Genomic Imprinting I: Introduction

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So, what is genomic imprinting, exactly?

Even if you’re not a biologist, you are probably familiar with the fact that, for most of your genes, we carry two different copies, or alleles. You get one of those alleles from your mom, and one from your dad. Those two alleles could be the same (have identical DNA sequences) or different (usually only at a small number of positions within DNA sequence). If they are different, then the consequences of those alleles on your traits, like how tall you are or what color your eyes are, are determined by the dominance relationship between those two alleles. For example, the main allele responsible for red hair (at the MC1R locus) is recessive in relationship to alleles for brown or black hair. So, if you have only one copy of the red-hair allele, you will probably have dark hair. Importantly, in terms of what follows, it does not depend whether the recessive red-hair allele you have came from your mother or father.

If you are a biologist, you already knew all of that, but you may or may not be familiar with imprinted genes. About one percent (or possibly more) of our genes are imprinted. For these genes, it does matter which allele came from your mother and which one came from your father. That’s because imprinted genes retain a chemical memory of which parent they came from, and function differently depending on their parental origin. More specifically, at an imprinted locus, alleles are subjected to epigenetic modifications in the germ lines (ovaries or testes). These epigenetic modifications can be chemical modifications applied directly to the DNA itself, or modifications to proteins that are closely associated with the DNA. These modifications alter how the allele functions, without modifying the DNA sequence itself. The key thing is that, for imprinted genes, the epigenetic modifications that are established in the male germ line are different from those established in the female germ line. So the allele that came from your father will function differently from the allele that came from your mother, even if the DNA sequences are identical.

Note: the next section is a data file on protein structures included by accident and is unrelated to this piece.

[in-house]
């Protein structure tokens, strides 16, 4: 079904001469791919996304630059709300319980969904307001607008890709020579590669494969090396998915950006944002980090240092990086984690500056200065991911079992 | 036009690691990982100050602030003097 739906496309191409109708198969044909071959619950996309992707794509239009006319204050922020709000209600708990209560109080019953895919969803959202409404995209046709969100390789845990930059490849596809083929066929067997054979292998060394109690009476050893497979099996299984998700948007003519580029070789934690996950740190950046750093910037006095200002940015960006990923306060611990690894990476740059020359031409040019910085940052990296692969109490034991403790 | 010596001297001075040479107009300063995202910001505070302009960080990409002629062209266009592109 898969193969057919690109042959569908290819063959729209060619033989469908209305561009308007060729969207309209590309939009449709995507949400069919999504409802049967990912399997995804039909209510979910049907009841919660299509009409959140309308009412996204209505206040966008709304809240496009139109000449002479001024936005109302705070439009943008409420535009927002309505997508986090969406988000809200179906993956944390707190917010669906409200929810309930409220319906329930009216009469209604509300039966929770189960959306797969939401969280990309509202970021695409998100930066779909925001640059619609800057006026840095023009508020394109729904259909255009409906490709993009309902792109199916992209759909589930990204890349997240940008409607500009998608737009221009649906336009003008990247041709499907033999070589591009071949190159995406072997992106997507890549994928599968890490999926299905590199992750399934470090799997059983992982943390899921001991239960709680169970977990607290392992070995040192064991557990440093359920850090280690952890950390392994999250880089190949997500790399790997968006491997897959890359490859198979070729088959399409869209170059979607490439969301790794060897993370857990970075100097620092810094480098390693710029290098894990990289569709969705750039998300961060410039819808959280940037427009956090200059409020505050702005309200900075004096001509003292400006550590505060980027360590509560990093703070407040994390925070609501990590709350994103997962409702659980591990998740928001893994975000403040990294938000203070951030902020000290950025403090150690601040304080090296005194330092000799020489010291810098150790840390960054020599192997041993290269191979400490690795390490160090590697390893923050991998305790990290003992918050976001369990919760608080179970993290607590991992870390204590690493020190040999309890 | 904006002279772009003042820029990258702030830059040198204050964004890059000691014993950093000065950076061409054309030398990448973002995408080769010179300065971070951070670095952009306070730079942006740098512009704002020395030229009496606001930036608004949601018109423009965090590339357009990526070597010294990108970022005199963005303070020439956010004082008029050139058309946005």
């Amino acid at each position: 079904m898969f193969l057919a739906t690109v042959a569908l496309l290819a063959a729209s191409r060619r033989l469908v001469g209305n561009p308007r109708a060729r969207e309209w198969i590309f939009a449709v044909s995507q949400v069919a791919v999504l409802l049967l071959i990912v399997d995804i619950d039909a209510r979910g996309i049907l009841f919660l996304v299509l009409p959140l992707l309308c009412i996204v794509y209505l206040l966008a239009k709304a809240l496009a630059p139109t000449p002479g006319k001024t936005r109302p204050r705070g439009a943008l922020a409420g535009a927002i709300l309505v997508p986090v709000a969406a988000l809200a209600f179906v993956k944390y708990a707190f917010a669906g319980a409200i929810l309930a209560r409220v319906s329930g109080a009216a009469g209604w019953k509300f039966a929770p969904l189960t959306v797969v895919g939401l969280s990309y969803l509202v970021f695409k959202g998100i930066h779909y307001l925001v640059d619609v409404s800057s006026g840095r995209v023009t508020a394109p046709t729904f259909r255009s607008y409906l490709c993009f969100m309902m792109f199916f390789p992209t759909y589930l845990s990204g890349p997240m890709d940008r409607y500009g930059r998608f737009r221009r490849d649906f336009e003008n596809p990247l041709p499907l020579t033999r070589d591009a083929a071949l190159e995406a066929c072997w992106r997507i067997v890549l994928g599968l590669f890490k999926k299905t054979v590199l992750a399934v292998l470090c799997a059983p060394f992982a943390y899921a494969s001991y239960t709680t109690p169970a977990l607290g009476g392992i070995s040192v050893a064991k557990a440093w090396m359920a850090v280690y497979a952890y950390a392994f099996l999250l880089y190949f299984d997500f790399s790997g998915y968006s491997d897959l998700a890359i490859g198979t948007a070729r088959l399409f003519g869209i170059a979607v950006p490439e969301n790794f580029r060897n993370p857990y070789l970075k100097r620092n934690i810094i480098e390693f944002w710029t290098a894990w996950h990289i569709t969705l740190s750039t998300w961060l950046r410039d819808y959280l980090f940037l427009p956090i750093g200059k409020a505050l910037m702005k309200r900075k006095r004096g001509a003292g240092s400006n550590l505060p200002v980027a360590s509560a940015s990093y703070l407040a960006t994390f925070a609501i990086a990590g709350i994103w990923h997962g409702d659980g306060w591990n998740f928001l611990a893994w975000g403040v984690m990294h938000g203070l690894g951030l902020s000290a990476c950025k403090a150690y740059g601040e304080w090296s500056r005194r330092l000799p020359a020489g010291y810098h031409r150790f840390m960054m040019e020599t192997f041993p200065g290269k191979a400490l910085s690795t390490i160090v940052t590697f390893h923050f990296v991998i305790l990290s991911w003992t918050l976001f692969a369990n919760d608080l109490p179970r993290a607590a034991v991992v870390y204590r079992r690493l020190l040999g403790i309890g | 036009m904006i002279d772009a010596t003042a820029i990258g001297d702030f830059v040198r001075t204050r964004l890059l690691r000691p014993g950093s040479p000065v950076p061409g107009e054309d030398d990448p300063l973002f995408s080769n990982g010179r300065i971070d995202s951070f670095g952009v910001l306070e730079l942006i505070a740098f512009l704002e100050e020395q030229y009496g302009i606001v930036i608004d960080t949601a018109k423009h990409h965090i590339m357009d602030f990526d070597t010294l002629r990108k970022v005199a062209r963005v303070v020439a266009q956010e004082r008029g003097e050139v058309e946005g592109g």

In the simplest cases, one of the two alleles is inactivated, or turned off. The effect of that gene on a given trait, then, depends only on the active allele. To return to the red-hair example, imagine that the MC1R locus was imprinted (which it is not, as far as we know), and that only the paternally inherited copy was expressed. Now, if you had one copy of the red-hair allele, and one of the more common dark hair allele, you would not necessarily have dark hair. Your hair would be dark if your red-hair allele came from your mom, but if it came from your dad, your hair would be red.

Of course, as with all things in biology, once you start looking at the details, everything becomes a lot messier and more confusing. But, that is the basic gist.

Genomic imprinting was one of the biggest surprises to come out of molecular biology in the past few decades. Both the origins of imprinting of particular genes and the effect of imprinting on the evolution of those genes are interesting questions. Follow along to the next primer, and we’ll start getting a little more into some of the details.

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